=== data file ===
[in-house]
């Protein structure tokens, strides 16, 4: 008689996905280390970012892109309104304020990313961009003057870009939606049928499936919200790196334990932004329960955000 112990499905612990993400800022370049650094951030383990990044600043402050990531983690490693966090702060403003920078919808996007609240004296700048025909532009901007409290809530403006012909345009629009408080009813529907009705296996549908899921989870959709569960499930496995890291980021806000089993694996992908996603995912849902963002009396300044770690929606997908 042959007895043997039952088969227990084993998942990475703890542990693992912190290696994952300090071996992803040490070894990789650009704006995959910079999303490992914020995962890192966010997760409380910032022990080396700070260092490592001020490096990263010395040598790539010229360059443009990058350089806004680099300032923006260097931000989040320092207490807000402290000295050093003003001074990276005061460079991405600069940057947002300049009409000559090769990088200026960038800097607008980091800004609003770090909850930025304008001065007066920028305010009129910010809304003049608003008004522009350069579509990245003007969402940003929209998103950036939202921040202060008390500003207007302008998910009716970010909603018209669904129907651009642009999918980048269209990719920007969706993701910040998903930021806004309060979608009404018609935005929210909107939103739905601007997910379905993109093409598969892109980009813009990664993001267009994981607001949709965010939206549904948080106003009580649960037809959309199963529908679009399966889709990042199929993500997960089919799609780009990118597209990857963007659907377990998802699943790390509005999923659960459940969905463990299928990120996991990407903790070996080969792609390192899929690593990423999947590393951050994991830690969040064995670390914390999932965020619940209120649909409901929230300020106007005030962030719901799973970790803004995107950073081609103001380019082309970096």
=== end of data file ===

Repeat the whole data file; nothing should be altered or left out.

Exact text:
[in-house]
């Protein structure tokens, strides 16, 4: 008689996905280390970012892109309104304020990313961009003057870009939606049928499936919200790196334990932004329960955000 112990499905612990993400800022370049650094951030383990990044600043402050990531983690490693966090702060403003920078919808996007609240004296700048025909532009901007409290809530403006012909345009629009408080009813529907009705296996549908899921989870959709569960499930496995890291980021806000089993694996992908996603995912849902963002009396300044770690929606997908 042959007895043997039952088969227990084993998942990475703890542990693992912190290696994952300090071996992803040490070894990789650009704006995959910079999303490992914020995962890192966010997760409380910032022990080396700070260092490592001020490096990263010395040598790539010229360059443009990058350089806004680099300032923006260097931000989040320092207490807000402290000295050093003003001074990276005061460079991405600069940057947002300049009409000559090769990088200026960038800097607008980091800004609003770090909850930025304008001065007066920028305010009129910010809304003049608003008004522009350069579509990245003007969402940003929209998103950036939202921040202060008390500003207007302008998910009716970010909603018209669904129907651009642009999918980048269209990719920007969706993701910040998903930021806004309060979608009404018609935005929210909107939103739905601007997910379905993109093409598969892109980009813009990664993001267009994981607001949709965010939206549904948080106003009580649960037809959309199963529908679009399966889709990042199929993500997960089919799609780009990118597209990857963007659907377990998802699943790390509005999923659960459940969905463990299928990120996991990407903790070996080969792609390192899929690593990423999947590393951050994991830690969040064995670390914390999932965020619940209120649909409901929230300020106007005030962030719901799973970790803004995107950073081609103001380019082309970096």